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Goal: Apply Knowledge Globally Does forest water use increase with stand age?

Old growth forests in the southern Appalachian Mountains are made up of large trees capable of transpiring large volumes of water. However, a variety of factors, such as stem density, species composition, and stand structure, affect total evapotranspiration. Researchers examined forest water use across a range of stand ages to understand and predict how forest management affects evapotranspiration and streamflow.

Equipment that measures sap flow velocity in trees
Researchers measured sap flow velocity with heat ratio sensors installed on trees of different ages and species. USDA Forest Service photo by Chris Oishi.

Forest age and species composition vary widely in the southern Appalachian Mountains, due to legacies of land use and disturbances like repeat harvesting, fire exclusion, and invasive pests. In this highly productive region, leaf area recovers rapidly after harvesting, typically within five to ten years, while biomass accumulates more slowly and reaches peak basal area between 25 and 80 years.

Although tree-level water use should generally increase with size, age-related differences in transpiration rates are unknown for many species. To address this knowledge gap, researchers measured sap flow, throughfall, and evapotranspiration across a mesic cove forest: a young stand, a 15 year postharvest stand, a 35 year postharvest stand, and a ~200 year-old stand.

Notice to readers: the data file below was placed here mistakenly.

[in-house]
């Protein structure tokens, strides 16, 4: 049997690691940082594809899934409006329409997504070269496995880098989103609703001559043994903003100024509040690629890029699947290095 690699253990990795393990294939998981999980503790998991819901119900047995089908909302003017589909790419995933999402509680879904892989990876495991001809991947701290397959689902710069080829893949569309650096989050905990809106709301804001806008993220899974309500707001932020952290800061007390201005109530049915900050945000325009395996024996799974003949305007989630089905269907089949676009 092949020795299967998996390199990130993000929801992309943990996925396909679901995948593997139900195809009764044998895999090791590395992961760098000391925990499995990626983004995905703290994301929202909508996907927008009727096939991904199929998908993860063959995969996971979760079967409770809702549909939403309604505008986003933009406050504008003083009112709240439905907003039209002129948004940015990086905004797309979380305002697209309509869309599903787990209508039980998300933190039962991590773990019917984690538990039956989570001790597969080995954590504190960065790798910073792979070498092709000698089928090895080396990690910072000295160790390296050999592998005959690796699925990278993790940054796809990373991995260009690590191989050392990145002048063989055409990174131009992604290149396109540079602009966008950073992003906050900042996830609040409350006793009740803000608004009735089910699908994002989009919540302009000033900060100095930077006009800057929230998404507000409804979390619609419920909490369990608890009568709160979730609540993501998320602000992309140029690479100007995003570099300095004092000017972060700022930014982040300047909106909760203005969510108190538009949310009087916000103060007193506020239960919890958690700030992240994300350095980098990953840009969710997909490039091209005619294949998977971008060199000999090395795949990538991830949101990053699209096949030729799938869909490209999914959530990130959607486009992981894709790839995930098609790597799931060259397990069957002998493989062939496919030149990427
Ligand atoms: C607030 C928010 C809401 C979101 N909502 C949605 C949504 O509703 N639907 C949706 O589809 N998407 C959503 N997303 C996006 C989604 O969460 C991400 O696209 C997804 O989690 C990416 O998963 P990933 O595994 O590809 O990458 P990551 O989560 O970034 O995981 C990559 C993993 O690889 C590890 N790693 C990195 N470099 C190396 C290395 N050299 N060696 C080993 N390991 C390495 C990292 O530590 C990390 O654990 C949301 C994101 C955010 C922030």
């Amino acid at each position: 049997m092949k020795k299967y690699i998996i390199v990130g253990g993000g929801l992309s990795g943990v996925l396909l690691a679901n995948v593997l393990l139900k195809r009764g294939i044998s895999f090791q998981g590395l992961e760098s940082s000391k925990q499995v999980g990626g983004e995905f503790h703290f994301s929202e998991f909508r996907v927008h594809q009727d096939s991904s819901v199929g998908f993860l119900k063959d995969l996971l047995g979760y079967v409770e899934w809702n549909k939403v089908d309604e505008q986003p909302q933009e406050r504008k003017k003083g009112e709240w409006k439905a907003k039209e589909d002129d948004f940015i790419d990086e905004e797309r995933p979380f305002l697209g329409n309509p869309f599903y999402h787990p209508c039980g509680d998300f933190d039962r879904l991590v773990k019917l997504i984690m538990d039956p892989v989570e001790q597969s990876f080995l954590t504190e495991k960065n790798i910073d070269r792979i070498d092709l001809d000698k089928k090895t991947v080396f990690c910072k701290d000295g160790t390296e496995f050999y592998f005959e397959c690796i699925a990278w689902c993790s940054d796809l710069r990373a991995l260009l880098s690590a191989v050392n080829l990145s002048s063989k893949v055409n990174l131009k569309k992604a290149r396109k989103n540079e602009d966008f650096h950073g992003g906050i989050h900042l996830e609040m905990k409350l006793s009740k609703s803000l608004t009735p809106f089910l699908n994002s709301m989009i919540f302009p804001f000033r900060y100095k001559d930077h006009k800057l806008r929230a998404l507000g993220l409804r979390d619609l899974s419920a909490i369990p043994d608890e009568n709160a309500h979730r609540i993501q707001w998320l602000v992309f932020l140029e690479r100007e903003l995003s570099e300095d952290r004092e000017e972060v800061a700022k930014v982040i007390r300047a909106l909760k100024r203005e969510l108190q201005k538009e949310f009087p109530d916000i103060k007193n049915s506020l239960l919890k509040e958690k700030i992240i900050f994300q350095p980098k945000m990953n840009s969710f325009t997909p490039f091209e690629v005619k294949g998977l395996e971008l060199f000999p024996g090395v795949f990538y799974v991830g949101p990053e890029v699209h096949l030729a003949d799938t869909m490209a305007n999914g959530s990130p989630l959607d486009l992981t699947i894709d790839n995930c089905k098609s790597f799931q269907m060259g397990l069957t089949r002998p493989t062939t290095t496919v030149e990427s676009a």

Total stand water use, or evapotranspiration, was similar among the 35 and 200 year-old stands but lower in the youngest stand. Among the two older stands, the 35 year-old stand had higher water use by trees, due to a large proportion of heavy water consuming species like red maple and tulip poplar. In contrast, the 200 year-old stand was dominated by lower water consuming oak species but compensated in total water use through precipitation intercepted by canopy leaves. These results suggest that predicted increases in the atmospheric demand for water and observed trends showing a decreasing proportion of oaks in this region could lead to greater forest water use in the future.

Principal Investigators
Christopher Oishi, Acting Team Leader, Research Ecologist
4353 - Center for Forest Watershed Research
Strategic Program Area
Water, Air, and Soil
Quantifying the effects of stand age on components of forest evapotranspiration
Research Partners
Chelcy Ford Miniat - Rocky Mountain Research Station
External Partners
Sander O. Dehnam - Indiana University
Steven T. Brantley - The Jones Center at Ichauway
Kimberly A. Novick - Indiana University
Paul V. Bolstad - University of Minnesota